KANSAS CITY — While potato chips meet consumer demand for indulgence, tortilla chips have grown because they are still perceived as a healthier snacking alternative. Tortilla chip manufacturers continue to innovate and deliver on the demand for more unique types of chips made with quality ingredients, according to Mintel’s report on Chips, Salsas and Dips in January 2015.
Dollar sales for tortilla chips increased nearly 4% totaling nearly $4 billion, noted Information Resources, Inc. for the 52 weeks ended Feb. 21, 2016.
|Bob Clark, vice-president of marketing for Herr Foods|
“Outside of the larger brands, which dominate market share, there is a lot of growth for smaller companies looking at more authentic-style (products) and branding,” said Bob Clark, vice-president of marketing, Herr Foods, Inc., Nottingham, Pa. “Tortilla chips continue to be seen as natural and have begun to use alternative grain bases.”
Though chips and dips are perceived as an indulgent splurge, consumers are moving away from processed foods across the board, and manufacturers will continue to do well to consider better-for-you attributes when innovating tortilla chips. Customers are more likely to buy products with wholesome, natural ingredients more than those with “free-from” claims, according to the Mintel report.
Tortilla chips using a wide variety of inclusions such as alternative corns, beans, vegetables and whole grains, and offering organic and clean labels are showing growth in the market among consumers.
|Brett Hartmann, category manager of snacks and grains, for Hain Celestial|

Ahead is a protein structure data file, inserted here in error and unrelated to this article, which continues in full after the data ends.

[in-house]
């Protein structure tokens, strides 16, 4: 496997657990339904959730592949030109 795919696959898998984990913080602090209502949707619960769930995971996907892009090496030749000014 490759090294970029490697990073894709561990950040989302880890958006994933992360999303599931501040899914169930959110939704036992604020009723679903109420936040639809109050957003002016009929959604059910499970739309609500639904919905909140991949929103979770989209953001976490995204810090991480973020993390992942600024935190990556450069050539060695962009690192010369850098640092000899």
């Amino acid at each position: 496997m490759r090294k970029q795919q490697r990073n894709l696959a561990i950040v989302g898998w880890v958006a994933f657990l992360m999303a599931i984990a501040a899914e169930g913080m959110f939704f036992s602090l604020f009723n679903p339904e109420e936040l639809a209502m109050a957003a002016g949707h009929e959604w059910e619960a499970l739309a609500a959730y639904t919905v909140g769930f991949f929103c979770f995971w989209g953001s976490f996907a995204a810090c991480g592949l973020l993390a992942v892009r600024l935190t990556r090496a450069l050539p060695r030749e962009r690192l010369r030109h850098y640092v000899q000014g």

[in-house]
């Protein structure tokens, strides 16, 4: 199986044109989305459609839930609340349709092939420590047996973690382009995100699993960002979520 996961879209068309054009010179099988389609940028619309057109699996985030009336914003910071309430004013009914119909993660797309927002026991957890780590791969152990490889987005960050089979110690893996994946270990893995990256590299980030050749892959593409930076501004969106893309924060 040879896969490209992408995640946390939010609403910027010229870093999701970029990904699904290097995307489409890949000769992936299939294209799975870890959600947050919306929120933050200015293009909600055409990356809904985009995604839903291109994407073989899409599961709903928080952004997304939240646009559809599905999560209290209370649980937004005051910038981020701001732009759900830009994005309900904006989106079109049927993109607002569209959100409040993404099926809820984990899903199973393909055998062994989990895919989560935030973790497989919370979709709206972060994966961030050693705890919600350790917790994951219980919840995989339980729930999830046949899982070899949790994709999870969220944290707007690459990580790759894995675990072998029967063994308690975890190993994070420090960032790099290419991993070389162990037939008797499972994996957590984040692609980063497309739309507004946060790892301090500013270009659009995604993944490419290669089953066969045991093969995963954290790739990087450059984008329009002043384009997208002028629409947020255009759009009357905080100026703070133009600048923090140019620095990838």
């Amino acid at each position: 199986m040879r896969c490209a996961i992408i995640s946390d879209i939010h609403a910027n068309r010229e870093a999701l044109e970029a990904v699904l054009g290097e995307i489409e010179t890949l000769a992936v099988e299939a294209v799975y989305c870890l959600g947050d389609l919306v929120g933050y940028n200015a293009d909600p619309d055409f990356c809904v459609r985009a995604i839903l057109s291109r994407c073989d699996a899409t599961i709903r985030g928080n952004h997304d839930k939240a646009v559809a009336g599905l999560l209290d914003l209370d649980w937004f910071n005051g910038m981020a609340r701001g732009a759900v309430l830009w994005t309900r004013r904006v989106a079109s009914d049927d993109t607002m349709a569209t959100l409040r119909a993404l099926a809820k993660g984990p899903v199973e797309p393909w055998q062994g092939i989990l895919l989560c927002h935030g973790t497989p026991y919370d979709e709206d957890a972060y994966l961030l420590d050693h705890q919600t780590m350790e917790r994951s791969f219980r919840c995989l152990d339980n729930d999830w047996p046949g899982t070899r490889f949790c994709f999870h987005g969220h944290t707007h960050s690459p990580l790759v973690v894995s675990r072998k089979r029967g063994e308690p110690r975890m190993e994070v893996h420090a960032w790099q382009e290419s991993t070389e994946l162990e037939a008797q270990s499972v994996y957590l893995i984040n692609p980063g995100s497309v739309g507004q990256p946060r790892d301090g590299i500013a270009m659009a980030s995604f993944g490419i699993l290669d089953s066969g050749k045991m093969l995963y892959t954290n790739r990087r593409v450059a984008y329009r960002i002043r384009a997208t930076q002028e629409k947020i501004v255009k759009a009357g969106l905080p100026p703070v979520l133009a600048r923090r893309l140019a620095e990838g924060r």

“For more than 40 years, our Garden of Eatin’ brand has provided great tasting, wholesome snack options made with organic corn,” said Brett Hartmann, category manager snacks and grains, The Hain Celestial Group Inc., Boulder, Colo. “Consumers’ awareness around ingredients and nutrition has increased, so consumers are making an effort to avoid mindless snacking, and instead are choosing snacks based on benefit as well as taste.”
Garden of Eatin’ corn tortilla chips are also non-bioengineered and gluten-free.
“We’re seeing some of the same trends in potato chips move into tortilla chips such as the use of iconic health ingredients,” said Tom Vierhile, innovation insights director, Canadean Progressive Digital Media Group. “For tortilla chips, those ingredients included kale, butternut squash and pumpkin seed.”
Shearer's Snacks, Massillon, Ohio, participates in the categories that represent more than 70% of snack industry sales as well as the cookie and cracker categories. The company sees trends in better-for-you brands, but not just organic or non-bioengineered.
“Trends point toward healthy inclusions, such as beans or quinoa, clean ingredient panels and trending fresh flavors like jalapeño and grilled pineapple,” said Kelly McGolrick, senior director, Shearer’s Snacks. “We introduced tortilla chips with black beans, quinoa, chia, ancient grains and a number of new flavors.”
Shearer’s Skinnygirl brand includes Blue Corn Tortilla & Sea Salt with Flax, Sweet Thai Chili Blue Corn Tortilla with Flax, and Salsa Verde Tortilla with Ancient Grains. Shearer’s brand Sprouted Ancient Blue Grain Tortilla Chips are completely organic, gluten-free with zero trans fat.
On the corn and tortilla chip side, Wyandot, Inc.’s customers increasingly are asking for clean labels. The company wants to remove all the ingredients consumers can’t pronounce, as well as artificial colors creating a cleaner ingredient deck.
|Rob Sarlls, president and c.e.o. of Wyandot|